“The man who moves a mountain begins by carrying away small stones.” ― Confucius
Author: Johanna Parkhurst
Publisher: Harmony Ink Press
Pages/Word Count: 180
Rating: 5 Stars
Blurb: Fact: When Zebulon Pike attempted to climb what is now known as Pikes Peak, he got stuck in waist-deep snow and had to turn back.
That’s the last thing Dusty Porter learns in his Colorado history class before appendicitis ruins his life. It isn’t long before social services figures out that Dusty’s parents are more myth than reality, and he and his siblings are shipped off to live in Vermont with an uncle and aunt they’ve never met.
Dusty’s new life is a struggle. His brother and sister don’t seem to need him anymore, and he can’t stand his aunt and uncle. At school, one hockey player develops a personal vendetta against him, while Emmitt, another hockey player, is making it hard for Dusty to keep pretending he’s straight. Problem is, he’s pretty sure Emmitt’s not gay. Then, just when Dusty thinks things can’t get any worse, his mother reappears, looking for a second chance to be a part of his life.
Somehow Zebulon Pike still got the mountain named after him, so Dusty’s determined to persevere—but at what point in life do you keep climbing, and when do you give up and turn back?
Review: Yes guys, Harmony Ink have nailed it once again with this courageous tale of one boy and his dedication to the family he holds dear. Set against the back-drop of the historical naming of Colorado’s Pikes Peak, this book offers a juxtaposition of the uphill struggle faced by the fearless explorer in his mission to summit the mountain. Dustin “Dusty” Porter has been raising his siblings in the absence of their father and against the whimsical disappearances of their mother for years, and at fourteen years old, he feels he has child-rearing down to an art. But when tragedy strikes, and social services become aware of the absentee parenting occurring the Porter household, it’s bye-bye Colorado and hello new family in Vermont.
Dusty was a fearless protagonist, a heart of gold that rarely thought of any of his own needs and went straight to the well-being of his younger siblings. For a fourteen year old kid to have been through what Dusty had survived was heart-breaking to read, but the narrative voice that delivered the story of the Porter children was one of pure strength and determination. The conflict that reigned within Dusty was not one many of us would have experienced, yet with artful description, Parkhurst held the readers hand and walked them through the life of this brave young man.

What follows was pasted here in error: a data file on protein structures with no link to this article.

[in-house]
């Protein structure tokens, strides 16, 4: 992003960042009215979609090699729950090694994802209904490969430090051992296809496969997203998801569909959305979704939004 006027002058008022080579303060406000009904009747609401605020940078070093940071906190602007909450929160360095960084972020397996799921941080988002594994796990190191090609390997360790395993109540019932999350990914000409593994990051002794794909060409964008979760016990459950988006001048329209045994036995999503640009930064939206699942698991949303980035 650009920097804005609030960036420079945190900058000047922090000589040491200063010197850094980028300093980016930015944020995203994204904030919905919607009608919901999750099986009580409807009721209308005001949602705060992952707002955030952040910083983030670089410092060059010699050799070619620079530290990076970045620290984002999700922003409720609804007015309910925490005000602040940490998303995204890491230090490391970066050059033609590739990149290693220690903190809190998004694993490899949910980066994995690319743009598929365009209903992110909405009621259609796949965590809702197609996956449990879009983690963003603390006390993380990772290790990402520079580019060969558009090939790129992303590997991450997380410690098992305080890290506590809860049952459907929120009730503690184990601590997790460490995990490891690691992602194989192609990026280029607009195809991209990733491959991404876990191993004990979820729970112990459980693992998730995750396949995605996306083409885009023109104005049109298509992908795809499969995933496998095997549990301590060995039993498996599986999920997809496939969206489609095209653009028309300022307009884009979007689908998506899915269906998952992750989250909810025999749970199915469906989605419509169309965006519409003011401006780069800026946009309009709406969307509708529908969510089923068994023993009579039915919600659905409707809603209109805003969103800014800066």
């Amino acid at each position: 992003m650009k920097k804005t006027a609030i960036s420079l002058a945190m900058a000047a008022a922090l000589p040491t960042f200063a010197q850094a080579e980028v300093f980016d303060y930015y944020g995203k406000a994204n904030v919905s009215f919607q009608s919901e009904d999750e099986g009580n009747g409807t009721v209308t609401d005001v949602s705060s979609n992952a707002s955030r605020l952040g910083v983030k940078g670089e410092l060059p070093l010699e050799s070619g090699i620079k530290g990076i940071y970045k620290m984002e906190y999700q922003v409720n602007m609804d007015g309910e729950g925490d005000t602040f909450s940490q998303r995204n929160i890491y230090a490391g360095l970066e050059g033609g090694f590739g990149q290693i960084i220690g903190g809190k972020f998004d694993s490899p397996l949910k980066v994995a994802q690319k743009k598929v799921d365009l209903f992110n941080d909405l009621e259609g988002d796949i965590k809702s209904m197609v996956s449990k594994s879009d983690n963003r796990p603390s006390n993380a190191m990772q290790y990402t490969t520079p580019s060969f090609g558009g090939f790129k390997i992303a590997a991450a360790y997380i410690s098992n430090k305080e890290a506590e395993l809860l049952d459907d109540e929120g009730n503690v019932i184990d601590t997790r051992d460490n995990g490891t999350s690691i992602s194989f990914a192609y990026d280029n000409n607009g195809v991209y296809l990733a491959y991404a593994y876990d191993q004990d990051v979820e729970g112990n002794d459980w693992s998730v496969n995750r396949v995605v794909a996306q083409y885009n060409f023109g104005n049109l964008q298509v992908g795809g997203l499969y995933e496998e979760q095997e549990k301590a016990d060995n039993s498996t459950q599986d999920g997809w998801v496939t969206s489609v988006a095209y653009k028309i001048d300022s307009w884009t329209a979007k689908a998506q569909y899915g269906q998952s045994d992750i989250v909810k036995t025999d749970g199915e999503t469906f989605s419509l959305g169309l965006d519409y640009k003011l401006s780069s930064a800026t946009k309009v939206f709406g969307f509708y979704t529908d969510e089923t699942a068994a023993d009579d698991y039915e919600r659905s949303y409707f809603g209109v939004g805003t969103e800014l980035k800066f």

Finding out about long-lost family in the furthest reaches of Vermont left Dusty feeling like life was in a tail-spin, and being relieved of the duty of caring for his younger siblings was not something he was able to handle. Pride, fear and confusion took Dusty on a journey that, atypically, brought this premature man back into the arms of his lost childhood. I will admit that I welled up a lot as Dusty struggled to fit in as his role as primary caregiver was diminished. It hurt to read his destitute feelings as his aunt and uncle claimed back leadership of his younger siblings.
The characters on the periphery of this story were delightful; the open arms of brothers Emmitt and Casey were particularly moving, as they brought Dusty back to his rightful teen age, and one provided a romance that seemed to quell a storm inside the boy that was reaching a fever-pitch. Having never spent any time focusing on himself, Dusty had denied his sexuality, but with the aid of his new found family and the friends he made on his trip into the real world, he was able to accept everything around him was falling into place, as opposed to falling apart.
This booked moved me a lot, and as an adult reader, I feel this book transcends the shackles of the YA labeling and provides something for every reader out there. It was written with humour, sensitivity and grace. It provided message after message of positive enforcement for its young readers and will inspire empathy for anyone in contact with a struggling teen. This book means a lot, not only to myself but to anyone who will pick it up. Much like Huston Piner’s seminal masterpiece My Life as a Myth, Parkhurst has penned a brilliant coming of age story with a deep and profound moral tucked between each glorious page. I strongly recommend reading this book and following Dusty down a path that even the bravest explorers have traversed a time or two. Five stars for this piece of wonderful fiction written for the child and the adult in all of us.